Texts Can Leave Trails in Business, Too

Lora Bentley

If I've said it once in the past three days, I've probably said it 12 times: I am amazed at how many people don't seem to realize their online activity, their mobile phone calls, and their text messages leave footprints.


As the Tiger Woods scandal illustrates, text messages and voice messages don't disappear into cyberspace when you hit the "send" button. They are stored. They may seem private and safe from curious eyes when you're sending or receiving them, but they never stay that way. So if you're doing or saying something you shouldn't be, those texts will come back to bite you.


A New York Times article published Tuesday uses the Woods scandal and others like it to illustrate the fact that text messaging is quickly eclipsing phone calls as the most common means of communication. The story cites Nielsen research indicating that text messages now outnumber mobile phone calls three to one.


Texting may never be preferred over e-mail or instant messaging in a business environment, but chances are texts are used more frequently in business today than they once were. And just like personal text messages leave a trail that can prove wrongdoing in one's personal life, text messages sent to business partners, bosses, coworkes and even competitors may come back to hurt your career or your company.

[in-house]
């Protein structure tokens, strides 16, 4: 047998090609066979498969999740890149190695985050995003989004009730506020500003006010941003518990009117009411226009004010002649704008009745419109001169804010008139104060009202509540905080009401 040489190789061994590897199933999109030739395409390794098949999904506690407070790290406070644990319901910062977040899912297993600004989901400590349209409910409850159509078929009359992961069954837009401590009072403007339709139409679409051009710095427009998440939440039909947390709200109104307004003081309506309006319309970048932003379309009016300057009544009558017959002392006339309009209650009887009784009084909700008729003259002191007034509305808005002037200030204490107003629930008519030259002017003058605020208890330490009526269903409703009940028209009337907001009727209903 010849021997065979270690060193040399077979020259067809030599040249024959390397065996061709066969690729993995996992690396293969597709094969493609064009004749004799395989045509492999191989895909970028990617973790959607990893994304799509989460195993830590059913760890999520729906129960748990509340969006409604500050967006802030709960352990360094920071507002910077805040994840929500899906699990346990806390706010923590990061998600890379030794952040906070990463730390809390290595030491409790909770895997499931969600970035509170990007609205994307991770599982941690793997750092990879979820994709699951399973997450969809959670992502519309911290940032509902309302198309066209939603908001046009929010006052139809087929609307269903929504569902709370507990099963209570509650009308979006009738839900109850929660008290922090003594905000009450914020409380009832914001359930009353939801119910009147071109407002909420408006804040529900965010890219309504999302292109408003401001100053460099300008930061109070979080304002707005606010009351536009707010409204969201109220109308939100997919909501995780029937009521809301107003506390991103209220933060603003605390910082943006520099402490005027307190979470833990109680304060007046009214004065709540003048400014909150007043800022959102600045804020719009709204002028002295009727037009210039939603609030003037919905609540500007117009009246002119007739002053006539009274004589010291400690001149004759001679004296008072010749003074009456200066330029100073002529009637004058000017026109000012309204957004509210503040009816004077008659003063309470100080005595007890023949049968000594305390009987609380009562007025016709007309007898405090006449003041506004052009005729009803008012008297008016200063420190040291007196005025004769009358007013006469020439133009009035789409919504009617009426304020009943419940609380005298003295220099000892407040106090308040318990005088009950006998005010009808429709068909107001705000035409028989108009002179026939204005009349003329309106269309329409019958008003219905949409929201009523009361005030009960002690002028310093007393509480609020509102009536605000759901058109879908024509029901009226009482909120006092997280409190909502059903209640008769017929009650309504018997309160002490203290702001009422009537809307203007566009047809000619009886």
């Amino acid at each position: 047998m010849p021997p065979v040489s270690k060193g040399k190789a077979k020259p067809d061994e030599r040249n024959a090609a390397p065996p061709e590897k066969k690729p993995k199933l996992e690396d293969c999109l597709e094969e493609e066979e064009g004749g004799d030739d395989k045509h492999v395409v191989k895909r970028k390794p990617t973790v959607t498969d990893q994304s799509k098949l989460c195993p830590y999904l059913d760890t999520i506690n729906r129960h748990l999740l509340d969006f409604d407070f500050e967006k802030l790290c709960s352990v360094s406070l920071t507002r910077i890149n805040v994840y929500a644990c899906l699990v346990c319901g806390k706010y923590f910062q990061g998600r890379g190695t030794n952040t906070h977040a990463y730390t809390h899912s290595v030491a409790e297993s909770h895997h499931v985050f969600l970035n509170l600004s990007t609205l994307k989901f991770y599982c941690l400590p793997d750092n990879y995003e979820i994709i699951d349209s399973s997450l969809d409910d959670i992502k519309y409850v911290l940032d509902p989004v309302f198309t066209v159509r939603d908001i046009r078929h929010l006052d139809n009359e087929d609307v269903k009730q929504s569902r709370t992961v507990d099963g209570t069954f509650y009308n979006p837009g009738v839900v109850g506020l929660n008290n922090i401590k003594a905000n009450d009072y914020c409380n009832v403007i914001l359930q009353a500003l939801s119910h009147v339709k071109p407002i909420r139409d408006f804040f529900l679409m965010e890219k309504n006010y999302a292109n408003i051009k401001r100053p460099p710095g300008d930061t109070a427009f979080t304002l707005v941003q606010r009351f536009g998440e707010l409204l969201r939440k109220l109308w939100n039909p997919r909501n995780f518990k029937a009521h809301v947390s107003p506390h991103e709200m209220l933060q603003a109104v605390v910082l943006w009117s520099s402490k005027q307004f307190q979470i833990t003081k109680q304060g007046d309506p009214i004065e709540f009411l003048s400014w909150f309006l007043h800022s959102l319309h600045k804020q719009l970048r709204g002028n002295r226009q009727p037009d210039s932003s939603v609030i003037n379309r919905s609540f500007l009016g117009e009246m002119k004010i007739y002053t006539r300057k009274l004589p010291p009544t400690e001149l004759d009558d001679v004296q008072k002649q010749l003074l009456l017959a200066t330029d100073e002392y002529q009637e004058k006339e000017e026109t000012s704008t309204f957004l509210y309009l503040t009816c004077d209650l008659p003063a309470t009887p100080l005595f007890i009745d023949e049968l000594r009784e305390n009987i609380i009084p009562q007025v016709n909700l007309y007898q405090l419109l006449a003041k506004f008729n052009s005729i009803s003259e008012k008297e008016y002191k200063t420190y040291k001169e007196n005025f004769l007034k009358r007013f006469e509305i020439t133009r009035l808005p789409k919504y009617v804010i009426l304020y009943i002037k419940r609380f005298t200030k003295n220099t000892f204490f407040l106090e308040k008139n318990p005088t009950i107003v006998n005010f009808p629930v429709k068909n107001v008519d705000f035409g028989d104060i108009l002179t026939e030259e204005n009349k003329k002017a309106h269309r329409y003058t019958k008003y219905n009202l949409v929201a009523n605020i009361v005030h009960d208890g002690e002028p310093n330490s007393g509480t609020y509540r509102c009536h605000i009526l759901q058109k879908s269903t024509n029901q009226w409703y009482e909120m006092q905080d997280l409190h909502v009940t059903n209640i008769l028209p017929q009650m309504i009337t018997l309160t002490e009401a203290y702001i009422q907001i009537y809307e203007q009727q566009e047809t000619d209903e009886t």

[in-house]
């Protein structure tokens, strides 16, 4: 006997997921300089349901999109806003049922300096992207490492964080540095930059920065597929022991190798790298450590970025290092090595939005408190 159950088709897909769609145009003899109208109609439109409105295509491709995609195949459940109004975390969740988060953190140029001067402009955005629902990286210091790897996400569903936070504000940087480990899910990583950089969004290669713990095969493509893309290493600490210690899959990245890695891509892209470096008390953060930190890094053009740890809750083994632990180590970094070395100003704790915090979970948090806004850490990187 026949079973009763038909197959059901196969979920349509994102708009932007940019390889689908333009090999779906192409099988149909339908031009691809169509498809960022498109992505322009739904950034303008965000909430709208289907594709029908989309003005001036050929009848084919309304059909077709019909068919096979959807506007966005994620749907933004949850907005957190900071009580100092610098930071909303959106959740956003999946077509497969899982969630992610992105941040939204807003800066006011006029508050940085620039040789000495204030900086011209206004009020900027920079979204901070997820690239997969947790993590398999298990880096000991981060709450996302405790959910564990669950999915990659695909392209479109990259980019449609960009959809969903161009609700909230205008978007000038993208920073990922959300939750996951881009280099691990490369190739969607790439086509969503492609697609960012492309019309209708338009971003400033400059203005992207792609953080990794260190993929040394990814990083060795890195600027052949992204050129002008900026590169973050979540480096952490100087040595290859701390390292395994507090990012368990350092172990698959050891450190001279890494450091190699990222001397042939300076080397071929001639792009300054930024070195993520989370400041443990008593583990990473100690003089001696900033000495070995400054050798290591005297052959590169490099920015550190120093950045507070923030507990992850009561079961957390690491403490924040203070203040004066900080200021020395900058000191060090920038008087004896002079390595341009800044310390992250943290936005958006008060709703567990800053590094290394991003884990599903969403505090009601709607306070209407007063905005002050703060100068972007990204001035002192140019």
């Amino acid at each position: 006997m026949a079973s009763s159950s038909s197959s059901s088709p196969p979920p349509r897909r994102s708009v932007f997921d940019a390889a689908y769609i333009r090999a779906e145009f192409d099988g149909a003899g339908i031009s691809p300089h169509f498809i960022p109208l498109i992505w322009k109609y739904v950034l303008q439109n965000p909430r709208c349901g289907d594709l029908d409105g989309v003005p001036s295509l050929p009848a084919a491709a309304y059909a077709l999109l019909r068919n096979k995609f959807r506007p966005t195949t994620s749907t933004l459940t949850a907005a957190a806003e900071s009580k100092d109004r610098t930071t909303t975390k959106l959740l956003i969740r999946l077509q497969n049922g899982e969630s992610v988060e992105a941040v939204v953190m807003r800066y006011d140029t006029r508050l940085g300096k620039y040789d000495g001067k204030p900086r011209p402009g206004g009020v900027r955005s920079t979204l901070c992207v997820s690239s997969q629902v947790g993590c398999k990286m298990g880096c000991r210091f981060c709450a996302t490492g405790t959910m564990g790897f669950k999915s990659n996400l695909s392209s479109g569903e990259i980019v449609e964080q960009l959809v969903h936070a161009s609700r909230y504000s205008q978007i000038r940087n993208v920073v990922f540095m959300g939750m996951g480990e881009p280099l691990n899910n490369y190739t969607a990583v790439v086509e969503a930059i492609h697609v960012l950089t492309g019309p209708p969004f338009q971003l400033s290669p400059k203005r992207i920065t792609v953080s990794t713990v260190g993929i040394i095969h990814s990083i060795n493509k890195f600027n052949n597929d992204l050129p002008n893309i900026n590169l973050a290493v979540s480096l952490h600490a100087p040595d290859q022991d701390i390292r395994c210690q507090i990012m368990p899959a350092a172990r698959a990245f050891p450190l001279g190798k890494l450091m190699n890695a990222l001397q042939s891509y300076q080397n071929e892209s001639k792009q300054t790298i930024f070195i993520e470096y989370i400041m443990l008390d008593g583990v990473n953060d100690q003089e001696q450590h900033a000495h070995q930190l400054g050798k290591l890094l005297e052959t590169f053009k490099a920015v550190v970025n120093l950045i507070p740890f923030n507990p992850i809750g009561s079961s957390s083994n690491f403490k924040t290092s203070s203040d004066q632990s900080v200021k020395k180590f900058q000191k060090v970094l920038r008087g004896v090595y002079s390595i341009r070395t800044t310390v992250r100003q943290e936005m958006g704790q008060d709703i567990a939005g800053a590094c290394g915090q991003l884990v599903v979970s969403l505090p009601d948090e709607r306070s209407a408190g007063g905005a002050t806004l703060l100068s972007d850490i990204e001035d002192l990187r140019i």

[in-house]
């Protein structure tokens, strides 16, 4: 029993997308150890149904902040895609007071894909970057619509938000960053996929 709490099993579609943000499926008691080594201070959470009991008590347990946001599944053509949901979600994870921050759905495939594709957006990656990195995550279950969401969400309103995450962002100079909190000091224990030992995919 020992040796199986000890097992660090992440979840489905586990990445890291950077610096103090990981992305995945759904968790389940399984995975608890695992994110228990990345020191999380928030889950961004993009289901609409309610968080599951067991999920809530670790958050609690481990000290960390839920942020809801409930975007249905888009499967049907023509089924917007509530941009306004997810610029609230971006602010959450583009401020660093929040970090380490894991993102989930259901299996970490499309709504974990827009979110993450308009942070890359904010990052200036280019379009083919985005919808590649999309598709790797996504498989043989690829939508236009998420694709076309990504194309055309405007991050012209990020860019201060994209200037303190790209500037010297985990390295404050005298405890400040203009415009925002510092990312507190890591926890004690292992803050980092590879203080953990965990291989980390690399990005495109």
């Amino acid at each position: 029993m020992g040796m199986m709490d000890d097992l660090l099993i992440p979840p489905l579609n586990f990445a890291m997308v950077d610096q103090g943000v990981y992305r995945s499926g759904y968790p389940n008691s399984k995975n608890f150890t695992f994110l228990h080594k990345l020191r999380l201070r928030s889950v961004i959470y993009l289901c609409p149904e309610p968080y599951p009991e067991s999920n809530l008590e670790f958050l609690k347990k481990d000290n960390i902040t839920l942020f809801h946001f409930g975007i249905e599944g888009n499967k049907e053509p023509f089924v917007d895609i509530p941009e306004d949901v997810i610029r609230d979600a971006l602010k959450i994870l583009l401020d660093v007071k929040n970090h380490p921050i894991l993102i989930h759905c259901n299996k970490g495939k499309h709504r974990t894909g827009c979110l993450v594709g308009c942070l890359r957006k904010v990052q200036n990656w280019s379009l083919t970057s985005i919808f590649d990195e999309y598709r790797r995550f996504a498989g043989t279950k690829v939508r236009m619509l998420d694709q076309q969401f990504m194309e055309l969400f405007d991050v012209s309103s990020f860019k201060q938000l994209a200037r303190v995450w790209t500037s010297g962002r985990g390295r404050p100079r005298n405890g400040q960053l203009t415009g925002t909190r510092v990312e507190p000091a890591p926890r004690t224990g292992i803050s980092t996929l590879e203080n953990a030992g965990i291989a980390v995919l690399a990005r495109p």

In fact, if your company hasn't already done so, it may be time to make sure your mobile device policies include text messaging dos and don'ts that will minimize the company's risk. Or maybe you'll decide to do away with separate policies for Web use, e-mail, and texting and instead develop a broad digital communications policy that encompasses all three. Either way, the questions to consider are similar to those that arise with business use of social networking and blogs or even e-mail.


Like social-networking policies, texting policies will more than likely vary depending on a company's business, but at a minimum you want to make sure that harassment and discrimination are prohibited and that confidential company information is protected.

Add Comment      Leave a comment on this blog post
Dec 9, 2009 8:16 AM Steven wetherell Steven wetherell  says:

It is an easy concept to follow (like separation of church and state) when at work, you are on company time and using company equipment. When you are on personal time, use your time for personal reasons and use your own tools of learning and communication.


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